Hope Squad Adapts to the Coronavirus Pandemic
May 5, 2020
A school-based suicide prevention program in Ohio has gone virtual. Members of the Lakota “Hope Squad,” a peer support program, are adapting to COVID-19 shutdowns by connecting with classmates remotely.
Hope Squad is a national effort by the creators of QPR (Question, Persuade, Refer), a suicide prevention protocol similar to ASK (Ask, Stay With, Konnect) the Jesse Klump Memorial Fund’s program. But Hope Squad goes further, by enlisting trusted peers to be aware of potential suicidality among their friends, classmates and family members. Hope Squad volunteers are chosen by the students, not nominated or selected by faculty and staff. They complete QPR training, learn to recognize suicide’s warning signs, how to report their concerns in a respectful fashion, how to empathize with those struggling, and how to encourage help-seeking behavior.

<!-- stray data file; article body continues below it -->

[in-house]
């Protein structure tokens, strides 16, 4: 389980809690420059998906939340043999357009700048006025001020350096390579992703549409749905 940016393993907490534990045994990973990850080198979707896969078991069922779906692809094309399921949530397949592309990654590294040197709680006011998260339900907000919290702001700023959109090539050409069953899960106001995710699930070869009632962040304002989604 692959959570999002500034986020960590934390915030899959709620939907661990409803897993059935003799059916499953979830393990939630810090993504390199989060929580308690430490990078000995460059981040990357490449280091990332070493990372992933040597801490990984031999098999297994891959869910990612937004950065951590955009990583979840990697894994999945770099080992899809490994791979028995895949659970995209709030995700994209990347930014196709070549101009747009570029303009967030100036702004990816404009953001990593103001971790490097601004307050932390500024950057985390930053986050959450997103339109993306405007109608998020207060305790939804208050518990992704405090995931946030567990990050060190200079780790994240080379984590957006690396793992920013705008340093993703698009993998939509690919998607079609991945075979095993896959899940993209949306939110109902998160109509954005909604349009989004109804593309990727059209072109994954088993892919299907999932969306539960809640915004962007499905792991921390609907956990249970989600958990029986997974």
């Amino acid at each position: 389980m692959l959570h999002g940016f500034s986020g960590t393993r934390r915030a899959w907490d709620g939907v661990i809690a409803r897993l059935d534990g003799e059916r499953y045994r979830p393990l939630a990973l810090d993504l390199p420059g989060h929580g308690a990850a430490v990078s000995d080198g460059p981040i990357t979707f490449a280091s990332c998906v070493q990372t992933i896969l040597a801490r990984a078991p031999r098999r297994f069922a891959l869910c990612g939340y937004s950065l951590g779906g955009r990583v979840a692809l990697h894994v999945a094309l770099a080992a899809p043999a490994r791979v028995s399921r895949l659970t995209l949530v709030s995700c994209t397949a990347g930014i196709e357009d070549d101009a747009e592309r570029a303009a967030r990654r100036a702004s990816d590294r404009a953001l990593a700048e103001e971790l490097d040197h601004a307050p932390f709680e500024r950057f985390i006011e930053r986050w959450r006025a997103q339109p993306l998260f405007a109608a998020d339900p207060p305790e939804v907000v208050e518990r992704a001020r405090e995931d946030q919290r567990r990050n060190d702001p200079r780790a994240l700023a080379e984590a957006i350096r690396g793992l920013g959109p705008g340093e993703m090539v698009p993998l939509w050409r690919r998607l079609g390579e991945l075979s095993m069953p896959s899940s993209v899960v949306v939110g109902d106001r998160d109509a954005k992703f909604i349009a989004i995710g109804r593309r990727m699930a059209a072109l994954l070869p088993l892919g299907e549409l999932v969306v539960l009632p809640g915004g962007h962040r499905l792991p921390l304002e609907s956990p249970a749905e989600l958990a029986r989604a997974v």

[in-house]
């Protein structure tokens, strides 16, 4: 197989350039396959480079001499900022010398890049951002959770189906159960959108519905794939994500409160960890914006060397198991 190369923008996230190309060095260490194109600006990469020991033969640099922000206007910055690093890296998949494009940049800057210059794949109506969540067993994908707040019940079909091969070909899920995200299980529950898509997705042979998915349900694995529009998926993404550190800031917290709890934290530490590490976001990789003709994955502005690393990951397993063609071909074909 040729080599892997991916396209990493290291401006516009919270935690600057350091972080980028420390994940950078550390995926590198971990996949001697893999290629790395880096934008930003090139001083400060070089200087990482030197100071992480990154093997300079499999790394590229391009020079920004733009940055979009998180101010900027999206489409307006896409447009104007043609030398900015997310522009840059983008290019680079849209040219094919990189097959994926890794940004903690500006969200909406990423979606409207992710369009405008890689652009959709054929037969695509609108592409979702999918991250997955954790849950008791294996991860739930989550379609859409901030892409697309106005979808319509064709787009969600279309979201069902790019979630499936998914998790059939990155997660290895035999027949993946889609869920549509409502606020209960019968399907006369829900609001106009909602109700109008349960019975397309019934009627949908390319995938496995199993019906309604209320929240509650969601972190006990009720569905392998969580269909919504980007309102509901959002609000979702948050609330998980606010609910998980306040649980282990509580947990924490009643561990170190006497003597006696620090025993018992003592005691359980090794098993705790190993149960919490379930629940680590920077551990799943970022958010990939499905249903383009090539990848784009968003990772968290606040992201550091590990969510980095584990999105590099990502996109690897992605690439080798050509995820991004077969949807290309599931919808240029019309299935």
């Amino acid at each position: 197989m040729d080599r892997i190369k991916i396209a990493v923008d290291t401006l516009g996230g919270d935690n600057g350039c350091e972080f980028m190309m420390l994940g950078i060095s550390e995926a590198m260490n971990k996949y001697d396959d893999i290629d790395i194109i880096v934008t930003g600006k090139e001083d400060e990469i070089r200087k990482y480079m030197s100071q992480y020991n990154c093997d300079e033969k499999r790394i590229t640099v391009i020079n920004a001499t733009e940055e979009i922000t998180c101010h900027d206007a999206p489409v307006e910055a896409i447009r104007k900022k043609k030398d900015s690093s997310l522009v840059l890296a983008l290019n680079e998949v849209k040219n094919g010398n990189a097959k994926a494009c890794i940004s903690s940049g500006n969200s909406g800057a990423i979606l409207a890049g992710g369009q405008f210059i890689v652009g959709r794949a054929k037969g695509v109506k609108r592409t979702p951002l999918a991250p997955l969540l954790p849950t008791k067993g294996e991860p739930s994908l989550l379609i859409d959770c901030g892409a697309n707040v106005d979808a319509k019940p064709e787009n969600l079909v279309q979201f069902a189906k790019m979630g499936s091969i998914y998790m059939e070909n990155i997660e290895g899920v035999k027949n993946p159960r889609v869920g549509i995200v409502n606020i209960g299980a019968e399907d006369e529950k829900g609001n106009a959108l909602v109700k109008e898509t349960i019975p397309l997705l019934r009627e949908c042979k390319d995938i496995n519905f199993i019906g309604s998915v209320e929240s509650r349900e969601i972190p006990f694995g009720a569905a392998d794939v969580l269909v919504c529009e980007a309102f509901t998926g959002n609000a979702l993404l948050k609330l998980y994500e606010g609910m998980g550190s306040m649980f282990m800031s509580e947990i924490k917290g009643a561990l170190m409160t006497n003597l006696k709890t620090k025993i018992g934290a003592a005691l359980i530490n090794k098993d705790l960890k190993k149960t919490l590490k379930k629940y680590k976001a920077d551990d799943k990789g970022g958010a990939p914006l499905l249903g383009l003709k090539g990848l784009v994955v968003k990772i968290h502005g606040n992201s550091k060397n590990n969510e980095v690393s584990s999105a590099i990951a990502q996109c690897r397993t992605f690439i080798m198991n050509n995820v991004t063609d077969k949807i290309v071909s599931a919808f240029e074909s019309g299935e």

To help identify and assist those at risk for suicide, the Ohio teens are reaching out to fellow students by text, phone call, and digital media. This form of connection is especially important during isolation. The Hope Squad is a key part of a larger effort to support students during the pandemic, said Lakota Schools spokesperson Betsy Fuller. "Lakota's school counselors are also monitoring emails to provide support and reaching out to our families in need, while sharing coping strategies through social media."
To learn more about Hope Squad, visit hopesquad.com.